Everyone has their favorite places to dine, and reviews mean little or nothing if the diner is happy with the food and service. I tend to be one of those people who will try a place once to give it a chance, and I make my own review of the place. Sometimes I’m wrong. Sometimes I’m very wrong. And sometimes…well…
Local hot spots are often a good place to stop for something to eat. If there is a line out front of a place, I make a note of it and will return when the line is much shorter. Yesterday I had lunch at one of those places.
This eatery has a great location across the street from the beach in a small town a few miles down the coast from where I live. Every time I drive by people are lined up at both the take-out window and on benches waiting for a table inside. But today the line to get in was very short, and I chose to stop to find out about the place.
Wow. I received my plates of neutral colors, and overlapping stuff, and thought, “I hope it tastes better than it looks.” It didn’t. It tasted worse. Much worse. I looked around and saw people really digging in—and they seemed to be happy about it. What am I missing here? They had the same stuff I had. I took another bite. It still tasted bad.
I started to complain, but after thinking about it, I decided to have it boxed up to go. After leaving, I dumped it into the nearest trash bin. It was the right thing to do. Now if I could just get rid of the gas it gave me without causing damage to something nearby.
I’ve eaten at some interesting places over the years. On Galveston Island in the early ‘70’s there was a pizza place that guaranteed your pizza in 10 minutes or less, whether it was done or not. A place in Wyoming offered your meal free if you could guess what type of meat was on your plate. A place in Alabama offered a big discount if you could eat the meat on your plate.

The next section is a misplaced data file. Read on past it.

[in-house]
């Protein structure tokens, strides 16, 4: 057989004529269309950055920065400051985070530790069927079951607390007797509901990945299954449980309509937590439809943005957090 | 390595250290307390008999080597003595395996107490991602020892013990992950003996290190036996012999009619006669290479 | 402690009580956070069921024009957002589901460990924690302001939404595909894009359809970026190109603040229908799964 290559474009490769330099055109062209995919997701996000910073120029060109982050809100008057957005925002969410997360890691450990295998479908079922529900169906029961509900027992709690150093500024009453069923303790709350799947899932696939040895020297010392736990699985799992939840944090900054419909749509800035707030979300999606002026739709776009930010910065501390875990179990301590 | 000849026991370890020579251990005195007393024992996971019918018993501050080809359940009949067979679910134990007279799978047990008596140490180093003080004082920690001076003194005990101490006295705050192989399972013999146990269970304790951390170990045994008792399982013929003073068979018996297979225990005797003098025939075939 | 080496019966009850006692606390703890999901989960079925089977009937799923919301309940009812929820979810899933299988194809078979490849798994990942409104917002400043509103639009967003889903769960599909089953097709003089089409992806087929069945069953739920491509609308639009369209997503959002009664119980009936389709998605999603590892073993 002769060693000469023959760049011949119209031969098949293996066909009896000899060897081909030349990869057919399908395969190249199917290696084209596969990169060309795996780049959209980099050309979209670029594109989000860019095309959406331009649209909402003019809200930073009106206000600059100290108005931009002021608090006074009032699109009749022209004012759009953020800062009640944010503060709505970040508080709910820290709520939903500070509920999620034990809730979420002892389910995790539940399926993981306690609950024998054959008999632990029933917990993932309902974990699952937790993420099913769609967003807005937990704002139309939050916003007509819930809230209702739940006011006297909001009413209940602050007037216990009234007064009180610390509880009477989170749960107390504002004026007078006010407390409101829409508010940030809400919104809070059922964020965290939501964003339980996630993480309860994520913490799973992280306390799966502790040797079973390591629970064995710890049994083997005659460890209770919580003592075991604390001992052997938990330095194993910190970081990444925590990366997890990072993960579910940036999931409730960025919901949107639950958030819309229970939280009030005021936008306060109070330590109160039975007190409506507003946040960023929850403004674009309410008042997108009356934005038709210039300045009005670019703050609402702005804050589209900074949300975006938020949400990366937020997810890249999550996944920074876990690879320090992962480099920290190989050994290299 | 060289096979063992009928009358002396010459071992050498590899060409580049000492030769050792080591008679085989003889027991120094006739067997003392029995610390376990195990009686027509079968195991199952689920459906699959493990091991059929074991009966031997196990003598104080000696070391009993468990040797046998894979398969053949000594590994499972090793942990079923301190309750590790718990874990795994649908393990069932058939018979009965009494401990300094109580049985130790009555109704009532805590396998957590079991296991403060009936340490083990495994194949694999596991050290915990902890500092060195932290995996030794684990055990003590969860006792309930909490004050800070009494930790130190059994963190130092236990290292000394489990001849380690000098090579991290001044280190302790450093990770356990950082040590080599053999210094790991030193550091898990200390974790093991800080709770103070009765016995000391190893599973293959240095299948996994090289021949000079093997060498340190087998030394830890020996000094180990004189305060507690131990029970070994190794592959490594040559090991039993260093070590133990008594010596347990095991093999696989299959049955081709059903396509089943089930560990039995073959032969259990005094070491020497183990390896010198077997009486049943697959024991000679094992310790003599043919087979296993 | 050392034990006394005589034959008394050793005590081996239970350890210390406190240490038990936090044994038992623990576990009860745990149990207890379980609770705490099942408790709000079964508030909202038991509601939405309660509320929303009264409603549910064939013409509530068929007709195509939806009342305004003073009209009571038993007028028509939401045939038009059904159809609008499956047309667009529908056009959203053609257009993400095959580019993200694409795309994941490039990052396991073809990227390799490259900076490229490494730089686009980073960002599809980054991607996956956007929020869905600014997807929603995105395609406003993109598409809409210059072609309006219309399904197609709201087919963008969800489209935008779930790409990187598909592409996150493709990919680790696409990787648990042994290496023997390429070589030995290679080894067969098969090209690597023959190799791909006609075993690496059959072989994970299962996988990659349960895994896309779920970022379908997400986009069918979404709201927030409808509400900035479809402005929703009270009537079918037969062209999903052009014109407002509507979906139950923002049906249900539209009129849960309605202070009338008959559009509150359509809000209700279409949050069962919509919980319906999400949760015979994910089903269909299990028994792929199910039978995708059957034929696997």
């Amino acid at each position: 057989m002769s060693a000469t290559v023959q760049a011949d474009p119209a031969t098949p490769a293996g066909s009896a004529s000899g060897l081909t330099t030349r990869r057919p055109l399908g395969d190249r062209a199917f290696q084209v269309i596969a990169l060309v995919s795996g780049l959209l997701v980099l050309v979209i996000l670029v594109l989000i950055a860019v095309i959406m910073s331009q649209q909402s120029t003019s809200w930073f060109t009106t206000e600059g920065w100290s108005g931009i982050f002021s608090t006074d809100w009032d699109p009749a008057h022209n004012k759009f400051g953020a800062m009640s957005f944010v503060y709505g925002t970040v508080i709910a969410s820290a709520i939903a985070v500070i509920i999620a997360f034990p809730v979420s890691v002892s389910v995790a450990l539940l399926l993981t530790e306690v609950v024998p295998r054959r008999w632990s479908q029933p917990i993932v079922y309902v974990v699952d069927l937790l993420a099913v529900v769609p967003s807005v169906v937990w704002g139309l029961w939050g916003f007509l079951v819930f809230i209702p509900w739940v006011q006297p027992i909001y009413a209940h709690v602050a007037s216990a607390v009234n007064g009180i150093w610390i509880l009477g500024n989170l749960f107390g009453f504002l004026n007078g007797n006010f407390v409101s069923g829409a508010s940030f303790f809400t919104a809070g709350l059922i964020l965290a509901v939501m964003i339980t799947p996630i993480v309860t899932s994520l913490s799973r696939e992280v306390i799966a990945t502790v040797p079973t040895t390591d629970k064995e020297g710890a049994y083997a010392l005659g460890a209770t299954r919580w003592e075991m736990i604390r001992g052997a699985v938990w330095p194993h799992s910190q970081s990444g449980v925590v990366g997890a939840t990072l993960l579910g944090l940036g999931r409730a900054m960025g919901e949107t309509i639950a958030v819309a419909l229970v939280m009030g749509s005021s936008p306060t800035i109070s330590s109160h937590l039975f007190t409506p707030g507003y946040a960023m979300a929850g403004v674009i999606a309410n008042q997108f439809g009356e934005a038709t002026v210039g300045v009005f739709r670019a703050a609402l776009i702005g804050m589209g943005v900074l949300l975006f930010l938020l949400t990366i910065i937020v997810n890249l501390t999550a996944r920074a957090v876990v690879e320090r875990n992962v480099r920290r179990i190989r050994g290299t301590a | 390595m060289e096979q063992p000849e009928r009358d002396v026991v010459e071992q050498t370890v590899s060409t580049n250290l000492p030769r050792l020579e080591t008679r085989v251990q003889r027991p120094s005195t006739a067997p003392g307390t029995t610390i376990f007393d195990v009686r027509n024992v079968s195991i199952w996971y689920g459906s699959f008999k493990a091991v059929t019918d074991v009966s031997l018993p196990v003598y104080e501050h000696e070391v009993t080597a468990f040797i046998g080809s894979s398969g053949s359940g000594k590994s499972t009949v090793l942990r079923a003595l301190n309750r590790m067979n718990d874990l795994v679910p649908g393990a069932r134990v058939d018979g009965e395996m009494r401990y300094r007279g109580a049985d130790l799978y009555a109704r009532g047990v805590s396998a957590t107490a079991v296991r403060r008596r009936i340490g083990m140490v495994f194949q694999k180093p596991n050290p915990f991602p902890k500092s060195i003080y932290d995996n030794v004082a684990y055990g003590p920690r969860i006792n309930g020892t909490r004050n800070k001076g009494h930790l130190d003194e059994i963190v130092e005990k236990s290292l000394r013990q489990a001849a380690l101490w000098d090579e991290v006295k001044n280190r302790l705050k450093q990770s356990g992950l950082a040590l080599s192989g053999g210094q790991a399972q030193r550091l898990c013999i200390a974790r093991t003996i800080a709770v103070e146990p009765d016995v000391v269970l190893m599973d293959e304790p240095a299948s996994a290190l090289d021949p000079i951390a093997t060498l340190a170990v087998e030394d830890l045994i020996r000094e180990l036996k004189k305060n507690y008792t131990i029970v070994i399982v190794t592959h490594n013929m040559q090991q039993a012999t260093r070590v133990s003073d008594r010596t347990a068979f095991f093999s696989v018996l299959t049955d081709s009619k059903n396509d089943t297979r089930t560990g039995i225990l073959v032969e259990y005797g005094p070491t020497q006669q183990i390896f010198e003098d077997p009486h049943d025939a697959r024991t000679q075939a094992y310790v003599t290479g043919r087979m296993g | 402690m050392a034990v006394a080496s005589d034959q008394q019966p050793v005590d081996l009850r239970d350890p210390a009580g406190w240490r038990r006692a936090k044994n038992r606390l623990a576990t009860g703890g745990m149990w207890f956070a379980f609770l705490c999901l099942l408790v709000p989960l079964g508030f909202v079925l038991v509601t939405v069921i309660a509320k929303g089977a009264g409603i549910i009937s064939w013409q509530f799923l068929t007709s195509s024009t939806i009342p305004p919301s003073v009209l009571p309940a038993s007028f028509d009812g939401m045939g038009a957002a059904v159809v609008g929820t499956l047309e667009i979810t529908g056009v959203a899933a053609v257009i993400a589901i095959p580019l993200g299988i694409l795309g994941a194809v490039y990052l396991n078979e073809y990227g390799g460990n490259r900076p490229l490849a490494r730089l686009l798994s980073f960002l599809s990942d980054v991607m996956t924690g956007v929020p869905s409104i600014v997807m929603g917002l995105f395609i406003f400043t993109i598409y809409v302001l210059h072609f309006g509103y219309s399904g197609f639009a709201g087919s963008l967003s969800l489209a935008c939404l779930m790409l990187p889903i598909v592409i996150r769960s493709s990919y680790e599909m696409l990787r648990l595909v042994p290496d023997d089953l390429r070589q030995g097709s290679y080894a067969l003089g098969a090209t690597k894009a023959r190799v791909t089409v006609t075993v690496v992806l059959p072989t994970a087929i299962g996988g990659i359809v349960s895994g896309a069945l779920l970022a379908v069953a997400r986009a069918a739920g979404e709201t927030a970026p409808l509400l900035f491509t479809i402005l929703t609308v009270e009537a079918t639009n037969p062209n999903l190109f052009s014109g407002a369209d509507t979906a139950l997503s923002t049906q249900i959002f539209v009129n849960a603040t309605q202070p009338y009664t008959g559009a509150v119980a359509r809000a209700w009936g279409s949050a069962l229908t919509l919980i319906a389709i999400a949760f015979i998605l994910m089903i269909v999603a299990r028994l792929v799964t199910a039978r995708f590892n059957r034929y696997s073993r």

Throughout the south I stopped at barbeque joints with screen doors hanging from one hinge, and luxury cars parked all around. One place had security guards letting people in, but I noticed no one was leaving. I drove on. Another place had a big pen full of fat hogs outside the kitchen door. I drove on. But I stopped at many of these “off the main road” places over the years and was never disappointed. Some places were better than others, but I was never disappointed. Barbeque is well understood in the South.
A deli in Brooklyn (or was it in the Bronx?) served me a huge sandwich with a pickle. I asked if I could have two pickles, and the server just reached over with a knife and split my pickle in half lengthwise. Well, now I had two pickles, and one superb sandwich.
An Italian restaurant in the Bronx (or was it in Brooklyn?) served what they wanted to serve. No menu. No requests. When leaving, the man in a dark suit seated on a high stool by the door told you what you were going to pay for your meal. Believe me, you paid the price. But it was worth it, and I returned several times.
There is a steak restaurant northeast of Phoenix where ties are forbidden. If you wear one in, the server will produce a pair of scissors and cut it off. Then your tie will be nailed to a wall for everyone to see. The steaks are great, but don’t wear a tie.
In my youth there was a Mexican food buffet in my hometown that served “All You Can Stand for $1.79.” I ate there many times until I realized I couldn’t stand it anymore. The words “Mexican” and “Food Buffet” should never be used in the same sentence.
Shortly after getting married, my wife and I moved into a trailer park in an older part of town. Money was tight, and it was close to work, so it worked for us. A major highway ran along the edge of the park, and across the highway was a small pizza and pasta joint. (Did I say ‘joint?’ I meant ‘restaurant.’) The nearest corner to cross the highway was several hundred yards away, so running across the middle of the busy highway was the norm if we wanted pizza.
All too often we would make the crossing for pizza and a pitcher of beer. Actually the pizza was pretty good, and we would sit and eat and talk and drink a bit too much beer. At least we weren’t driving; however, there was a highway to cross. The only reason I’m here today to write about this is because we finally came to our senses and moved away. But I still miss that pizza.